AskIFAS Powered by EDIS

Sucrose Accumulation Maturity Curves for CP 84-1198

Hardev S. Sandhu, Maninder P. Singh, Robert A. Gilbert, James M. Shine, Jr., and Ronald W. Rice


Sugarcane (a complex hybrid of Saccharum spp.) is harvested during a five-month period (October to March) in south Florida. "Early maturing" cultivars milled in October or November may not have reached their peak sucrose content, but may have higher sugar per ton (SPT, lb sucrose per ton of sugarcane biomass) than other cultivars at the onset of milling operations (Miller and James 1977). Under current industry milling capacities, harvesting the 397,000 acres of Florida sugarcane takes roughly five to six months depending upon weather conditions. Unavoidably, sugarcane plants harvested during the early harvest period have not yet achieved maximum sugar content. Consequently, sugar content for any given cultivar will change over the course of the harvest season, which can impact the profitability of the harvest. Maturity curves of SPT vs. time have been developed for sugarcane cultivars in South Africa (Bond 1982), Louisiana (Legendre and Fanguy 1975; Legendre 1985; Richard et al. 1981), and Mauritius (Mamet and Galwey 1999). Although it is known that sucrose accumulation rates vary between varieties, maturity curves for recently released "CP" sugarcane cultivars (those developed at the USDA-ARS Sugarcane Field Station in Canal Point, Florida) have not been reported since 1977 (Rice 1974; Miller and James 1977). CP cultivars occupy more than 85 percent of Florida sugarcane acreage (VanWeelden et al. 2020), and are also economically important (Tew 2003) in many countries, including Argentina (25% of total acreage), Belize (16%), El Salvador (50%), Guatemala (65%), Honduras (47%), Mexico (15%), Morocco (54%), Nicaragua (75%), Senegal (9%), and Venezuela (9%). Since most sugarcane growers in Florida plant a diverse selection of cultivars, these maturity curves are needed as tools to help growers make informed choices regarding harvest scheduling decisions.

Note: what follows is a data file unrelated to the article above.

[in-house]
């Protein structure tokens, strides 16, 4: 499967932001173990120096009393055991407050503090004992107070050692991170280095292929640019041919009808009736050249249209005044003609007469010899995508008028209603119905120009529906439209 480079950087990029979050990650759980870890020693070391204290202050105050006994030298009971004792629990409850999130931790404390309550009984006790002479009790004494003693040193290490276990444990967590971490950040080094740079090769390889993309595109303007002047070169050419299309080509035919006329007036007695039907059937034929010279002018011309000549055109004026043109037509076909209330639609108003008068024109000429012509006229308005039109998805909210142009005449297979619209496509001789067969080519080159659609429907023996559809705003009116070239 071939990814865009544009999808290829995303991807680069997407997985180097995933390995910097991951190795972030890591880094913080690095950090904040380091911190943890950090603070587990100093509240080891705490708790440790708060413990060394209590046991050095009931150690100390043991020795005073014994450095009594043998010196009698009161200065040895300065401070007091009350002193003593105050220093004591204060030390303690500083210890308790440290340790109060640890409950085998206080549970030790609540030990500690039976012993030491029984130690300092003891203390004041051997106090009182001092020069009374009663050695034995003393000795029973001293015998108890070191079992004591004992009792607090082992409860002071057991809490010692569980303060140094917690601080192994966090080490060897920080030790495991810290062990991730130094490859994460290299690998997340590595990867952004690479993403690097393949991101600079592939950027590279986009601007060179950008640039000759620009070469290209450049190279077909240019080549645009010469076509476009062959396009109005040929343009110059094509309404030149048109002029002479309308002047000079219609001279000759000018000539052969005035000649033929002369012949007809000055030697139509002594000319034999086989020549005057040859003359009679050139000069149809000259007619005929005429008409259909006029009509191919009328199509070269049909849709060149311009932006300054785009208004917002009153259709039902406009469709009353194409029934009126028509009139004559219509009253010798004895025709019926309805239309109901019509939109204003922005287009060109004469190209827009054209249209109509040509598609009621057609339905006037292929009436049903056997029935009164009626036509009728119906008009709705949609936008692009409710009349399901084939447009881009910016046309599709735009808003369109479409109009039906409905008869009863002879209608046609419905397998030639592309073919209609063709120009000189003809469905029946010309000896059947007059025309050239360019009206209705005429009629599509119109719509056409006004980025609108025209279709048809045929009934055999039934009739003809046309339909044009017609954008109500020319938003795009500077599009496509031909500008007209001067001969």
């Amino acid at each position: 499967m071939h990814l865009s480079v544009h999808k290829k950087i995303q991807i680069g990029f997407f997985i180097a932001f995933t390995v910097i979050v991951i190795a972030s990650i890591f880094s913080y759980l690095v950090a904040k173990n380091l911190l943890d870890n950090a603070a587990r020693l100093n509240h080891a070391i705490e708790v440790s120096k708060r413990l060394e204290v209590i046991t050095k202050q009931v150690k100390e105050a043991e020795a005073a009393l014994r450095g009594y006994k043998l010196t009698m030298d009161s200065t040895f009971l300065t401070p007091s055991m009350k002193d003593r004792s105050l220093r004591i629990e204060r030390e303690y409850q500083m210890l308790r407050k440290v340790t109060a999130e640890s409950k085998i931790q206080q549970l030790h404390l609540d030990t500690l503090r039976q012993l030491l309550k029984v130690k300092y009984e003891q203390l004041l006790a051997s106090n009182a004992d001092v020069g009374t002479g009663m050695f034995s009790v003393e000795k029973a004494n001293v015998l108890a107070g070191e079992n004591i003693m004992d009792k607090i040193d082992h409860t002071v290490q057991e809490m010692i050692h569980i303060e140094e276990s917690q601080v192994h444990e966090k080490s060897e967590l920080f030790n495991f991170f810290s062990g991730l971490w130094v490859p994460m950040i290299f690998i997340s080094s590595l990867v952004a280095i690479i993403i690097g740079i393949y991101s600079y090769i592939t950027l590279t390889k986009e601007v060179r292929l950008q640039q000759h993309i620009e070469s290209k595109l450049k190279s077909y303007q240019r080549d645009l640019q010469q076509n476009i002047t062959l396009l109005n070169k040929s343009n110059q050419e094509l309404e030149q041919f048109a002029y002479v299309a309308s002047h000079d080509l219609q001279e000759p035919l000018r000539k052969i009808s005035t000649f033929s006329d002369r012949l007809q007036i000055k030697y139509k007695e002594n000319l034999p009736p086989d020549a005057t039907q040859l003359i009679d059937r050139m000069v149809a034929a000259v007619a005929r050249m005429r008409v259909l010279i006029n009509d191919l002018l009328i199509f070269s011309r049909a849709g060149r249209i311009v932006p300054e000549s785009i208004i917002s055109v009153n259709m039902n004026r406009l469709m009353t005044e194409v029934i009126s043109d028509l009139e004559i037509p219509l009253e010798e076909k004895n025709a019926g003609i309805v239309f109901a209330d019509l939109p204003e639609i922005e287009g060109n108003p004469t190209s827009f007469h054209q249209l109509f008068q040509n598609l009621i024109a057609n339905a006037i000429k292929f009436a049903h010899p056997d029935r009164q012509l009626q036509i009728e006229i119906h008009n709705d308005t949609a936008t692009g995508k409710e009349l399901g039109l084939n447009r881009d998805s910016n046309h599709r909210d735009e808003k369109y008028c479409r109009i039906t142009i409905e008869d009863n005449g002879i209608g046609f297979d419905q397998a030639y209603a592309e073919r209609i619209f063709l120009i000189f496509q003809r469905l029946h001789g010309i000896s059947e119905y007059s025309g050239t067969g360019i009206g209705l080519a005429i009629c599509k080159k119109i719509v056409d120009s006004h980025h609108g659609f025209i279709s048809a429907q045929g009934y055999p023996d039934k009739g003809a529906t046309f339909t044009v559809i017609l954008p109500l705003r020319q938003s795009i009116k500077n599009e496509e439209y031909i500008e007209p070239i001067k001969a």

This publication presents the sucrose accumulation maturity curves for different crop ages (plant cane, first ratoon, and second ratoon) of CP 84-1198. CP 84-1198 harvest samples were collected at two-week intervals at five locations over four harvest seasons in the Everglades Agricultural Area (EAA). Biomass and sugar yields were determined on all samples in order to generate SPT trends over time. A full comparison of CP 84-1198 SPT trends with 12 other CP cultivars may be found in EDIS publication SC069, Maturity Curves and Harvest Schedule Recommendations for CP Sugarcane Varieties (

Cultivar Description

CP 84-1198 acreage decreased in last three years and it is currently grown on less than 1%. of the EAA sugarcane acreage. This cultivar is prone to uprooting on shallow soils and also deeper mucks with a high sawgrass parent material component.

Maturity Curves

Figure 1 presents the sugar per ton (SPT, lb sugar/ton sugarcane biomass) for CP 84-1198 from mid-October to mid-March. Separate curves are presented for plant cane, first ratoon, second ratoon, and the entire data set.

Research has shown that older ratoon crops generally have higher SPT values but lower tonnage (Glaz et al. 1989; MacColl 1976). Thus, growers should generally expect the SPT of their sugarcane crop to increase with crop age (see Figure 1). The mean SPT of CP 84-1198 increased from 252 lb/ton in plant cane to 253 lb/ton in first ratoon, and 269 lb/ton in second ratoon. The overall mean across crop ages ranked ninth out of 13 CP cultivars.